How do I fix a corrupted flash drive not recognized?

What Causes Flash Drive Corruption?

There are several common causes of flash drive corruption:

Formatting issues – If the flash drive was not properly formatted or was abruptly disconnected while formatting, this can lead to file system corruption.

Bad sectors – Over time, bad sectors can develop on the physical media of the flash drive, leading to unreadable data.

Power failure during write – If the flash drive loses power while files are being written, this can corrupt data mid-write.

Ejecting incorrectly – Not properly ejecting the flash drive before disconnecting can corrupt the file system.

Virus infection – Viruses and malware can infect the flash drive and damage files.


How to Check for Corruption

The first step is to plug the flash drive into your computer and see if it is recognized. Try connecting it to different USB ports on your machine, as the port itself may be damaged. You can check in File Explorer to see if the drive shows up there. If the drive does not appear, it likely is corrupted or damaged.

You can also open up Disk Management in Windows. To access Disk Management, right-click the Start menu and select “Disk Management.” Look for your flash drive in the list of disks. If you see the drive show up here but not in File Explorer, it means the drive needs to be reformatted before you can access the data again.

If Disk Management does not show the flash drive at all, the drive is likely facing serious corruption issues and may not be fixable without advanced data recovery software or professional help. Some signs of extreme corruption include the drive not powering up at all when plugged in or the computer failing to even detect that a drive has been connected.

Overall, checking in both File Explorer and Disk Management will reveal if your flash drive is corrupted or damaged. If it is not recognized in either place, formatting and recovery software may be necessary to salvage the data and restore functionality.

Try to Reformat the Drive

If your flash drive is corrupted or not recognized, the first step is to try reformatting the drive. Reformatting will erase all data on the drive, so be sure to back up any important files first if possible.

To reformat the drive in Windows, go to Disk Management (press Windows key + R and type “diskmgmt.msc”). Right click on your flash drive and choose “Format”. You can choose between FAT32 and exFAT filesystems – FAT32 is compatible with more devices while exFAT supports larger files. Select the file system and click OK to reformat the drive.

Reformatting essentially resets the drive’s filesystem, and often resolves issues like corruption or the drive not being recognized. If the reformat fails, then there may be some physical damage, and you’ll need to try more advanced repair options covered in later sections.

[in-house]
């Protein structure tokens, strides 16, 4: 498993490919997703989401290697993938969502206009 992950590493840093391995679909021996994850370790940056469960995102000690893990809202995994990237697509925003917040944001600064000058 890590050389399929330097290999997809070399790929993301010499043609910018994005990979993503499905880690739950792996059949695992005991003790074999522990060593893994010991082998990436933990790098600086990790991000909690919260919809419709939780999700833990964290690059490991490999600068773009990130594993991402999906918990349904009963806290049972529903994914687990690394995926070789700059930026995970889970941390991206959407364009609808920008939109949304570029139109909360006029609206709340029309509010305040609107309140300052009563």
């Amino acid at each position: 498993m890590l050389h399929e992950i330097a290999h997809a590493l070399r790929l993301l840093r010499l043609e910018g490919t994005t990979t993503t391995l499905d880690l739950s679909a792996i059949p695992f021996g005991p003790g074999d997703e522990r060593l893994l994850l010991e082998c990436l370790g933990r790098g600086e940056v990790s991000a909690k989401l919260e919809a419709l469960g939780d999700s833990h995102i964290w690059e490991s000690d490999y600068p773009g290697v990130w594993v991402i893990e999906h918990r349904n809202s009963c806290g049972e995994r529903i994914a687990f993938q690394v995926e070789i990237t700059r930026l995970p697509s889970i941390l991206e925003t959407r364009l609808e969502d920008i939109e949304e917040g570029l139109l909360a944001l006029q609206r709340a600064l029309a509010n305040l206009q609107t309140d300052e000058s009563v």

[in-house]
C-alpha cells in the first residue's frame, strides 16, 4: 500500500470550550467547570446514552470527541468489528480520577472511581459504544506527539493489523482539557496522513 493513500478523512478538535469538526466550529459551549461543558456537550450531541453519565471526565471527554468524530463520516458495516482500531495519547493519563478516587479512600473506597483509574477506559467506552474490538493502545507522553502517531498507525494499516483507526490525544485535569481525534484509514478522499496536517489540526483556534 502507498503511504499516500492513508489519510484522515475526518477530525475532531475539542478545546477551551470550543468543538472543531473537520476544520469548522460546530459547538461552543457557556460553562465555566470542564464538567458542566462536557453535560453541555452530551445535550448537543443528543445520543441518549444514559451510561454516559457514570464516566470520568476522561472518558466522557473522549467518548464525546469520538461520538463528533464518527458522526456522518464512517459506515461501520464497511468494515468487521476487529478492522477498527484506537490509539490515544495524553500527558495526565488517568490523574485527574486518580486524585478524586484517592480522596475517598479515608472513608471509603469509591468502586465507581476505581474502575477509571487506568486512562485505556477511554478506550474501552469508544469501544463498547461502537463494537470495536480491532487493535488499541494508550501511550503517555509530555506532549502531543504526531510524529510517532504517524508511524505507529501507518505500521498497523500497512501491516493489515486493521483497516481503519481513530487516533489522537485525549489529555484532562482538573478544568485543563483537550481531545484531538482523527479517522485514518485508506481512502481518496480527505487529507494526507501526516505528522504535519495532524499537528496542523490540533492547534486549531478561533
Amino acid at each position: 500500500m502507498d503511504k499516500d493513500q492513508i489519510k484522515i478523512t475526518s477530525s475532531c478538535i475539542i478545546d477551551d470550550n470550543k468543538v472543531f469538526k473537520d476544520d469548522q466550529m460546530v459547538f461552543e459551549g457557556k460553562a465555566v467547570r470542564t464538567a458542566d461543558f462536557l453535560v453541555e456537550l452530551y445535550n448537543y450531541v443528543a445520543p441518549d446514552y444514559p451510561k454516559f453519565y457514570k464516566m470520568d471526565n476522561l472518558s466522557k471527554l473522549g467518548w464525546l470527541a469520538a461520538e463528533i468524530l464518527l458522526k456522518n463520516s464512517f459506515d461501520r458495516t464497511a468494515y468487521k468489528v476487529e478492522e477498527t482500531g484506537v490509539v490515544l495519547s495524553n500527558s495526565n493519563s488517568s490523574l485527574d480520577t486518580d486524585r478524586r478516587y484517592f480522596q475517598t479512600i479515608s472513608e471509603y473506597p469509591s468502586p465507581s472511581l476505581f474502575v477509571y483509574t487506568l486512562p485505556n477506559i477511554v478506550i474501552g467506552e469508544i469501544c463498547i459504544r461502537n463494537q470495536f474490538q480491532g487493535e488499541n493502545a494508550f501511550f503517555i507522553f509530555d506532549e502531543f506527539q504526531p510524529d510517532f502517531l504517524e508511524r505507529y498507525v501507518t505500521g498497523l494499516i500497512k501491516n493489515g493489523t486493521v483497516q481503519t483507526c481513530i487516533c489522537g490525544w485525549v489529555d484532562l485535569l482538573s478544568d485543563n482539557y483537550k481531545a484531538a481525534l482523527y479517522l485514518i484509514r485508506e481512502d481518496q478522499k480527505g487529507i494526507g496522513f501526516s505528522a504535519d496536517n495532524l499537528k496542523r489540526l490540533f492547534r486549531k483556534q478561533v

Scan for Errors

One of the best ways to try fixing a corrupted flash drive on Windows is to connect it to your computer and run the built-in error checking utility CHKDSK. To do this:

1. Plug the corrupted flash drive into your Windows PC.

2. Open the File Explorer and right-click on the flash drive. Select “Properties”.

3. In the Properties window, go to the “Tools” tab and click on “Check”. This will start the Check Disk process.

4. Make sure the options “Automatically fix file system errors” and “Scan for and attempt recovery of bad sectors” are checked.

5. Click “Start” and let CHKDSK scan the drive and fix any errors it finds. This may take some time depending on the size of the drive and amount of corruption.

CHKDSK will attempt to repair file system errors, recover readable information, and mark bad sectors as unusable. This should help fix many cases of flash drive corruption on Windows.[1]

Update USB Drivers

One potential fix is to update the USB drivers in Windows. This can be done by following these steps:

Open Device Manager in Windows. This can be accessed by typing “Device Manager” into the Windows search bar and selecting the app.

In Device Manager, expand the “Disk drives” section. Right-click on the name of your removable USB disk and select “Uninstall device.” This will uninstall the current driver.

Restart your computer and Windows will automatically reinstall the USB drivers. This may potentially fix any corruption issues.

If the flash drive is still not being recognized, repeat this process but right-click on each USB controller under the “Universal Serial Bus controllers” section to uninstall those drivers as well. Restart again and the USB controllers will be reinstalled.

Updating USB drivers in this manner can often resolve problems with corrupted or unrecognized flash drives in Windows. If the drive still does not appear after reinstalling the drivers, other solutions may need to be attempted. For additional troubleshooting steps, refer to this guide.

Try Data Recovery Software

One of the most effective ways to recover files from a corrupted flash drive is to use specialized data recovery software. Some top options to try include:

Recuva – This free recovery tool from CCleaner can restore files that have been accidentally deleted or lost due to formatting or corruption. It offers deep scans to locate lost data.

EaseUS Data Recovery Wizard – The free version can recover up to 2GB of data from USB drives. It has a simple interface and effective scanning to find lost files.